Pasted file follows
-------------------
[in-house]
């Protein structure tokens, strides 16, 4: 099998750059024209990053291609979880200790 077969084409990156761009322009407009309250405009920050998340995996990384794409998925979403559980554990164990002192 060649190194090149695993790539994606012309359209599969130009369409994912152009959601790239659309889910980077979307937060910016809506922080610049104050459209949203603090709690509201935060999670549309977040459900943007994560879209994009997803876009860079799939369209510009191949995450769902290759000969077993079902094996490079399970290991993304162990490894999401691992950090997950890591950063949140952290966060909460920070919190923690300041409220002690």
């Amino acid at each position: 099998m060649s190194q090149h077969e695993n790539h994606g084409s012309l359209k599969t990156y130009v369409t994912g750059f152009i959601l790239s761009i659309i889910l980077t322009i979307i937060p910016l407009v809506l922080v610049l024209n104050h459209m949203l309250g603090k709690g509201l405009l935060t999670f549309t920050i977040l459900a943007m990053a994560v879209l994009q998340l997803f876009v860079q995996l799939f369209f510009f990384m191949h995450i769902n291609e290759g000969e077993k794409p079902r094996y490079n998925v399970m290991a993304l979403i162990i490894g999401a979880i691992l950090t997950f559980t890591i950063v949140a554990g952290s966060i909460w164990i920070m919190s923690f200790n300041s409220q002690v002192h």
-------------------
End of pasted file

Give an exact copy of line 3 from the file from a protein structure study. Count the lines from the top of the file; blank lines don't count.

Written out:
């Amino acid at each position: 099998m060649s190194q090149h077969e695993n790539h994606g084409s012309l359209k599969t990156y130009v369409t994912g750059f152009i959601l790239s761009i659309i889910l980077t322009i979307i937060p910016l407009v809506l922080v610049l024209n104050h459209m949203l309250g603090k709690g509201l405009l935060t999670f549309t920050i977040l459900a943007m990053a994560v879209l994009q998340l997803f876009v860079q995996l799939f369209f510009f990384m191949h995450i769902n291609e290759g000969e077993k794409p079902r094996y490079n998925v399970m290991a993304l979403i162990i490894g999401a979880i691992l950090t997950f559980t890591i950063v949140a554990g952290s966060i909460w164990i920070m919190s923690f200790n300041s409220q002690v002192h």